Rationality, Defeaters, and Testimony

Dissertation, Brown University (2000)
Abstract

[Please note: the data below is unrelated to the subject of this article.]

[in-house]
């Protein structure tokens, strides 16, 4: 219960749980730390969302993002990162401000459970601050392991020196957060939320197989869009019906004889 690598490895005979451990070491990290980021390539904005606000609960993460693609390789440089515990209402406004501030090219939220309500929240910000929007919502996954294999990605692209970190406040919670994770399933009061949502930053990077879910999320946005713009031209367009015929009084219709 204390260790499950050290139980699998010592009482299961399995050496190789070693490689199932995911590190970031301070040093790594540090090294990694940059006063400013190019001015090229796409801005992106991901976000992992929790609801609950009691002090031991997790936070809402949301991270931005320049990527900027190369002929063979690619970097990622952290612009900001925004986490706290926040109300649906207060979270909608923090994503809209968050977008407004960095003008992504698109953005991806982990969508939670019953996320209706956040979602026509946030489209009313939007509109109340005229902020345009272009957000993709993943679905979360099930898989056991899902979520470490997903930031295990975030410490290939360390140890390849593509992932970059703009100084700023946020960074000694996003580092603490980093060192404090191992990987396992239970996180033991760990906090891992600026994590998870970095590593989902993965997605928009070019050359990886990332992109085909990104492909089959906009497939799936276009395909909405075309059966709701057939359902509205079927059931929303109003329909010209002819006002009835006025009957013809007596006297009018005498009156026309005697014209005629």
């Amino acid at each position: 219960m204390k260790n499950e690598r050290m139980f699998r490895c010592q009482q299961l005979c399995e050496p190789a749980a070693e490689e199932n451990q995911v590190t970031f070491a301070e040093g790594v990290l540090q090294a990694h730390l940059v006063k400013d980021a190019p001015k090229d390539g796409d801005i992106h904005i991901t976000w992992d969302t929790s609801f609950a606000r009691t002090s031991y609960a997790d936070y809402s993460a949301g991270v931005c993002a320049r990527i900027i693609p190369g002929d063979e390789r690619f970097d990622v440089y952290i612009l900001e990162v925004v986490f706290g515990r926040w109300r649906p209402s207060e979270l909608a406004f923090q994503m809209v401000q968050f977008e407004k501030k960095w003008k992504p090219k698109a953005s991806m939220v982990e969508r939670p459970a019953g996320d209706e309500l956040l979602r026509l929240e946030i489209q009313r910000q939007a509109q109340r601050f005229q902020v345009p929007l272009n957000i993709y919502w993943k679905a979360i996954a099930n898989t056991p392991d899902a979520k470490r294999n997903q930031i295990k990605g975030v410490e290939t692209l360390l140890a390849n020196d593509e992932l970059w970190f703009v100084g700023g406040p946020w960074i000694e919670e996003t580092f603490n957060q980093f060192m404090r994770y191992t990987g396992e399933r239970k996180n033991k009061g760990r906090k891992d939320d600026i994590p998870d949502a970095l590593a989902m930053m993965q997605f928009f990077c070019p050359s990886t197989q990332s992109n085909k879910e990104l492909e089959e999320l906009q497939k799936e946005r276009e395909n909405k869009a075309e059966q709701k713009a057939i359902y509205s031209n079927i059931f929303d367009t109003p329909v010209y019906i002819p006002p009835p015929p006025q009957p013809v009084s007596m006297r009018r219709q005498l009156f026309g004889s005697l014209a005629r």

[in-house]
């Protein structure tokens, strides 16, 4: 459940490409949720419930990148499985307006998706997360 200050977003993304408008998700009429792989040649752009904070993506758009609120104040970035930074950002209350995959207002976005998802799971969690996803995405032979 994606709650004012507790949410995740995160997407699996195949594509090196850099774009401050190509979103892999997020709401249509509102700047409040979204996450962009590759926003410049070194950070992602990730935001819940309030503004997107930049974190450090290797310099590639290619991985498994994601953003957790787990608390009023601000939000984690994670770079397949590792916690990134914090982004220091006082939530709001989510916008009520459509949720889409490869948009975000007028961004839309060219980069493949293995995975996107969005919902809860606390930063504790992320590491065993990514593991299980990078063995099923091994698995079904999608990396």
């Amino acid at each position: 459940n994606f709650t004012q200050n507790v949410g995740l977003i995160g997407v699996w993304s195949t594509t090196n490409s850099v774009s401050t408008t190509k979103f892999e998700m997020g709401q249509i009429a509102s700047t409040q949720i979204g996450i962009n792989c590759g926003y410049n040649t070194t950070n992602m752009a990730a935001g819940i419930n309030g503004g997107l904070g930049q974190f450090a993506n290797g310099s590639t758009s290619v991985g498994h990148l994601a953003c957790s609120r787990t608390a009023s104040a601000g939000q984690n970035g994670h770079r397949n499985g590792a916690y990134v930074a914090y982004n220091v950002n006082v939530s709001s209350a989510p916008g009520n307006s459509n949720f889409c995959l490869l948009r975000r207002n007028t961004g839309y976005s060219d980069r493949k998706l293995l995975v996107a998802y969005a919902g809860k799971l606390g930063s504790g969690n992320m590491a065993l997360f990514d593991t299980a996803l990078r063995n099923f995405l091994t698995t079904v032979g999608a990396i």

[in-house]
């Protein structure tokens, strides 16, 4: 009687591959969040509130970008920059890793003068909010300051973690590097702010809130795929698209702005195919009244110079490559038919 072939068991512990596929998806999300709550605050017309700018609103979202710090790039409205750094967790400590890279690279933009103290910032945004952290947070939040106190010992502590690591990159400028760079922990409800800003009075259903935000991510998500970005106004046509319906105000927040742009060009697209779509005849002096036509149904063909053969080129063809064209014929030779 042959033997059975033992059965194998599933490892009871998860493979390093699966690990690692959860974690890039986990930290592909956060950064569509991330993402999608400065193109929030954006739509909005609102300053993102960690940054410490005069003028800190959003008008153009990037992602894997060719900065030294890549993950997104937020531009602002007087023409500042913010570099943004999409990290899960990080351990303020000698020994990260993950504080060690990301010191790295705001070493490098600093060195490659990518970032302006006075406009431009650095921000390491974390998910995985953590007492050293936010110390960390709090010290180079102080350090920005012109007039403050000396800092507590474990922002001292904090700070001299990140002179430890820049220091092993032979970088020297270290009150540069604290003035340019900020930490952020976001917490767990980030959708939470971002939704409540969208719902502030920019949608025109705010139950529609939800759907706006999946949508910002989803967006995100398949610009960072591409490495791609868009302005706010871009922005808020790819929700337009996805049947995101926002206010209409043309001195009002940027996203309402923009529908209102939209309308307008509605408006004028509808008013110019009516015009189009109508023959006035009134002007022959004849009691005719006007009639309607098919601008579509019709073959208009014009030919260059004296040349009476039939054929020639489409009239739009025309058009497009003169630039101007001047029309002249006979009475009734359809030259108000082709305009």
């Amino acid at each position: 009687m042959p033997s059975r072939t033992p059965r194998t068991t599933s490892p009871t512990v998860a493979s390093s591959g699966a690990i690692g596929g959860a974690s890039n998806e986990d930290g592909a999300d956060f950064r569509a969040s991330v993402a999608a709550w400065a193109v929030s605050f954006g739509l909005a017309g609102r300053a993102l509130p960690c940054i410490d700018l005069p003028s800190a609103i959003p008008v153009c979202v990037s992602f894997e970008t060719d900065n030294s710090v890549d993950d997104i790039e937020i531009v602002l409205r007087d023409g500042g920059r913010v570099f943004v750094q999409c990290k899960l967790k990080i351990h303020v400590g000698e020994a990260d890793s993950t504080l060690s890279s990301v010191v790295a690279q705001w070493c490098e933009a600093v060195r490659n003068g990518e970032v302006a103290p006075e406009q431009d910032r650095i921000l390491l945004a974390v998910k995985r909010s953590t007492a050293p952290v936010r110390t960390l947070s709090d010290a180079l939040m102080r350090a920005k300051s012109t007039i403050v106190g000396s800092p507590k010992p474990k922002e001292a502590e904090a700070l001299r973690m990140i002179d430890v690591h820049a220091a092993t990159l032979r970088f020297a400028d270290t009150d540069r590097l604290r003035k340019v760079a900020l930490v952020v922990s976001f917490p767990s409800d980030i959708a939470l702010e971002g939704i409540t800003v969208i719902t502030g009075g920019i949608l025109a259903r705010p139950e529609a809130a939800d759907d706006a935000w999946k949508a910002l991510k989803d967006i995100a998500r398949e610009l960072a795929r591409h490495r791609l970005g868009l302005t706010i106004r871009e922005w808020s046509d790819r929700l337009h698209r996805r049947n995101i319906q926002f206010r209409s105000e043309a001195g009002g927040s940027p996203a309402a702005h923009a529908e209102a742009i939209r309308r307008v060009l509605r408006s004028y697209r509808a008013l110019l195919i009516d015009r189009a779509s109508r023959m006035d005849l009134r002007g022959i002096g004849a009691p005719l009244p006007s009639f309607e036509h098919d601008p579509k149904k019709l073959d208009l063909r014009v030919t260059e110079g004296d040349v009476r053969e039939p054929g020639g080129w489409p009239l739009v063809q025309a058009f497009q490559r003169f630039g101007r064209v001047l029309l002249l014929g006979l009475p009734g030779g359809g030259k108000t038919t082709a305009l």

One of the most fundamental problems afflicting externalist theories of epistemic justification is that, on such views, knowledge turns out to be compatible with objectionable forms of subjective irrationality. This has led many externalists to include what might be called a no-doxastic-defeater requirement in their epistemological theories. After examining several of these views and showing that each is unsatisfactory, I advance my own view of doxastic defeaters. I then argue that even with a requirement of this sort, there is still an important kind of subjective irrationality which is incompatible with knowledge, one which involves what a subject ought to do or ought to believe. This leads to the development and defense of what I call a no-normative-defeater requirement. I then discuss the consequences that these kinds of defeaters have for the debate between internalism and externalism, arguing that even though an externalist condition is necessary for knowledge, the two aforementioned requirements capture what is important about internalism by securing a crucial role for subjective rationality, evidence, and epistemic responsibility in the acquisition of knowledge. Finally, I apply these considerations to some central debates regarding testimonial knowledge. I examine the widely accepted view that speaker-knowledge is a necessary condition for testimonial knowledge. In particular, I consider the following thesis: [TK] For every speaker, S, and hearer, H, if H comes to know that p via S's testifying that p, then S must know that p. I then argue that, because doxastic and normative defeaters are not necessarily transmitted via testimony, a speaker, S, can have a defeater for her belief that p which is not transferred to her hearer, H; accordingly, S fails to know that p and yet H can nonetheless acquire knowledge that p on the basis of S's testimony. Thus, I show that the dominant view of testimonial knowledge, i.e., [TK], is false. I then provide an alternative framework for understanding testimonial knowledge
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